Streaming Releases: Intersecting Masculinities: God’s Own Country (2017) - Reviewed

Some movies defy simpler labels because the stories that they tell are too complex. God’s Own Country is one of those stories that doesn’t quite fit under its natural label of gay romance. This directorial debut by writer/director Francis Lee does tell a tale of gay love found in the midst of sheep husbandry, but it also explores contrasting types of masculinity.

Another easy label for this film would be to call it a British Brokeback Mountain, since some very similar plot points happen on a sheep farm on the outskirts of Yorkshire, England. But whereas Brokeback was able to communicate the extreme difficulty of being a closeted gay man in the Wyoming of the past, God’s uses this story to communicate so much more about contemporary gay men.

Protagonist Johnny Saxby’s family owns a sheep farm where he helps to care for sheep that cover some vast hills above West Yorkshire. But when birthing season comes around and Johnny’s reckless and animalistic actions cause one newborn calf to have to be put down, his father hires Romanian immigrant Gheorghe Ionescu to help with the other births.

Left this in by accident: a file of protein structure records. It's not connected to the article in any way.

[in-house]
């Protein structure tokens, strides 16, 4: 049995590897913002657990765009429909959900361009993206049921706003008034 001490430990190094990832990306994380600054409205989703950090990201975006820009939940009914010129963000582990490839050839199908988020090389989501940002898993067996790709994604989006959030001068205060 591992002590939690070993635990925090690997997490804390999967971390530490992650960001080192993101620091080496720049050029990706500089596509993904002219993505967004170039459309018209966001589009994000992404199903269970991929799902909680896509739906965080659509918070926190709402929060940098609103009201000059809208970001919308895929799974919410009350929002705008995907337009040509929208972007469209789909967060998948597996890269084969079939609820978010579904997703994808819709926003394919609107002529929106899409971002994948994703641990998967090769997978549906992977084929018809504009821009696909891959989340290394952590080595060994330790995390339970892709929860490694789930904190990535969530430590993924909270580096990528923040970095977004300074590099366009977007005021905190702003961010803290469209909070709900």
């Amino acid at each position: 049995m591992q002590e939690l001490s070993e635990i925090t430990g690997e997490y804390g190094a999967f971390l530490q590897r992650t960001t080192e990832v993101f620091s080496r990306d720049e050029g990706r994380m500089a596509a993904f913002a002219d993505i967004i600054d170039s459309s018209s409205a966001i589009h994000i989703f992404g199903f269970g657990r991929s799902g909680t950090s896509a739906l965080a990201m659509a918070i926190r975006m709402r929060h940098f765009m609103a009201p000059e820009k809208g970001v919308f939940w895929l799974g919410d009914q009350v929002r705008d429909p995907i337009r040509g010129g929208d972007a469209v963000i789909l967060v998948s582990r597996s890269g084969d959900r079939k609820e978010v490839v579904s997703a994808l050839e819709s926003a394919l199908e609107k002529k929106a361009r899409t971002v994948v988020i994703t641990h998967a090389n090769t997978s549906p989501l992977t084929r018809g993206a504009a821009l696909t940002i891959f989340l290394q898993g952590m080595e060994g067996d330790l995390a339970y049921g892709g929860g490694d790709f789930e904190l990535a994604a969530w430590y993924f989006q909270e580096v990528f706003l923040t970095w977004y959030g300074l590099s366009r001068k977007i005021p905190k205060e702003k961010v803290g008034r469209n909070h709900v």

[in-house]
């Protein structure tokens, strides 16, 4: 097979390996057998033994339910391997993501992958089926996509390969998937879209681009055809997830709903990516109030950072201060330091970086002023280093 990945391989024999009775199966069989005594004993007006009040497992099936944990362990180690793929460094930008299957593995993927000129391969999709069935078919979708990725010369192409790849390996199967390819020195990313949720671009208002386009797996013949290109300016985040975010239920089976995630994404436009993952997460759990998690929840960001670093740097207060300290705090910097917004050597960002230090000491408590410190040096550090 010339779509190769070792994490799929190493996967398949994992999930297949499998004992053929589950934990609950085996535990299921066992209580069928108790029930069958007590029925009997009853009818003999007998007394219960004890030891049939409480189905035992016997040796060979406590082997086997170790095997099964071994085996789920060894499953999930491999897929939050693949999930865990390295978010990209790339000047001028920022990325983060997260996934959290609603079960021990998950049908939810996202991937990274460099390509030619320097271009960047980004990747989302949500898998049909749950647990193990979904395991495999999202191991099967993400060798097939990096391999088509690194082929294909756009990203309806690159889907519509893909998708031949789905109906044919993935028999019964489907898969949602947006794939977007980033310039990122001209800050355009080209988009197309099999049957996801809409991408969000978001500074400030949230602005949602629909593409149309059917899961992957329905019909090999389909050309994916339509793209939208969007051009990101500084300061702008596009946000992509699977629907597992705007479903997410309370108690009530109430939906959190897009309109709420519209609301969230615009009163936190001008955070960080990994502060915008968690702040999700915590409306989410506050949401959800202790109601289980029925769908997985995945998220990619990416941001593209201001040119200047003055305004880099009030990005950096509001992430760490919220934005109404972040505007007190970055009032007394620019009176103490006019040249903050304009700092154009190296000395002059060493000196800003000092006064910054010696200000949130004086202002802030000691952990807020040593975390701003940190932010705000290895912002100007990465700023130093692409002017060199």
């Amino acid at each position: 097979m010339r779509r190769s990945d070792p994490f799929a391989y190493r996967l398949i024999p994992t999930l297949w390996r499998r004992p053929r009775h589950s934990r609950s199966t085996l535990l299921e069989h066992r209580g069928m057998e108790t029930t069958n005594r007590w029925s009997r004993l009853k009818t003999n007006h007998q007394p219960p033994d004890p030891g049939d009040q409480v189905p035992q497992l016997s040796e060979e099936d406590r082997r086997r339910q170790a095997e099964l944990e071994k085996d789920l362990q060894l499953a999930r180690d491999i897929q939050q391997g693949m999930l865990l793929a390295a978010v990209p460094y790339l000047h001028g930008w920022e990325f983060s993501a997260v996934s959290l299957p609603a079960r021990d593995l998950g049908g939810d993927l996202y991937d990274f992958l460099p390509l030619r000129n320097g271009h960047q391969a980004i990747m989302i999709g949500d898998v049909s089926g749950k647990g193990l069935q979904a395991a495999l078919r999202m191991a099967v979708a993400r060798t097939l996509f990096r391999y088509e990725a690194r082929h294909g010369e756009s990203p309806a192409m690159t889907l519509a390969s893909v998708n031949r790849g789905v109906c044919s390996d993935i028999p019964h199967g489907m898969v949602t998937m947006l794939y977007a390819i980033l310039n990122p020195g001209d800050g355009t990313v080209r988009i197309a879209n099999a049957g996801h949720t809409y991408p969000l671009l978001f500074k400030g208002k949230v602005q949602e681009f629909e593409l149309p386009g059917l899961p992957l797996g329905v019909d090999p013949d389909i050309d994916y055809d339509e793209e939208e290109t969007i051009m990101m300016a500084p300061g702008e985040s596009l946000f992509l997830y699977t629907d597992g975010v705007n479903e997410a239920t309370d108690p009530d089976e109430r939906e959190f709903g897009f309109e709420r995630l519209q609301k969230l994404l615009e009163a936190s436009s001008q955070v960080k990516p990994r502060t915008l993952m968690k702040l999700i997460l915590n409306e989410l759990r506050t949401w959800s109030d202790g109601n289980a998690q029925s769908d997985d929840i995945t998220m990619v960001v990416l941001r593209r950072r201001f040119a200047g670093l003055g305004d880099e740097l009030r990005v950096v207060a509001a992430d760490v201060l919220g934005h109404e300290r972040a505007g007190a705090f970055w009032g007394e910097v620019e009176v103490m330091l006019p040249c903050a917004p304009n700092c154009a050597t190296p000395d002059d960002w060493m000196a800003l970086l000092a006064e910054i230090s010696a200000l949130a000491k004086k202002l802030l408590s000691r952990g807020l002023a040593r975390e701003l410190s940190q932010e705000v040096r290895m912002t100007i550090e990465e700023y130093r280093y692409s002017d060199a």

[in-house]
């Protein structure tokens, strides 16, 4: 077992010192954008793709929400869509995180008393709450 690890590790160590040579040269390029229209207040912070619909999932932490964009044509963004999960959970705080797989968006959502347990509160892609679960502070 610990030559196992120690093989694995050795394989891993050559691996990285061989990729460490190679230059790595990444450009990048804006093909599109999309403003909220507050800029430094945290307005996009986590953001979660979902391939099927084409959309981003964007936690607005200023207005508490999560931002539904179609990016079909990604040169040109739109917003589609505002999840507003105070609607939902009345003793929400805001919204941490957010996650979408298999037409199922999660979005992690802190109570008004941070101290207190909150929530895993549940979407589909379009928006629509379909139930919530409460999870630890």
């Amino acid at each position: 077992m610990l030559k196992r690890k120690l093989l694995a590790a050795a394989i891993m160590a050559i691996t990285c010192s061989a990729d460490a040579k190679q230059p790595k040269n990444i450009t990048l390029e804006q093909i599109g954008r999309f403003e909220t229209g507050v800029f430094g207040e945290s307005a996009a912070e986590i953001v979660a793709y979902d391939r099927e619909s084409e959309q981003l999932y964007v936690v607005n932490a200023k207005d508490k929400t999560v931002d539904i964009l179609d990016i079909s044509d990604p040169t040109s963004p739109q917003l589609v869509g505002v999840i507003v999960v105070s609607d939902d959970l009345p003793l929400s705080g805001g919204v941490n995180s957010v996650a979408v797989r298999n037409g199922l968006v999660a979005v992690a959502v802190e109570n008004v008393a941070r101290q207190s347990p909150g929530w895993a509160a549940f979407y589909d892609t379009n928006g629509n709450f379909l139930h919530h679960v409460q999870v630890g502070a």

Johnny and Gheorghe’s relationship is the centerpiece of this film, with each character’s personality and masculinity contrasting each other. Each display either a toxic or tender masculinity through their animal care and through their approach to each other. Much of this movie uses strong, naturalistic visuals to tell the story and communicate the character’s personality.

Two sex scenes in particular show how the differences between Johnny’s and Gheorghe’s masculinity manifests itself, with one scene being more animalistic and crude while the other shows a more tender, nurturing intimacy. This use of sex scenes to more fully develop a character is reminiscent of Cronenberg’s A History of Violence, where Viggo Mortenson’s character engages very differently in sex with his wife once his former identity is revealed.

What adds to the film’s naturalism are graphic animal care and birthing scenes. Each of these scenes were filmed live without the use of prop animals or stand-ins. The two main actors were also made to live as sheep farmers and aid with the birthing process of sheep in order to better perform these duties while being filmed.

The film received 30 nominations at various film festivals while winning 27 of those, with God’s winning Best British Independent Film, Best Actor, Best Sound, and best Debut Screenwriter for Francis Lee at the 2017 British Independent Film Awards. 

Share this review.

-Eric Beach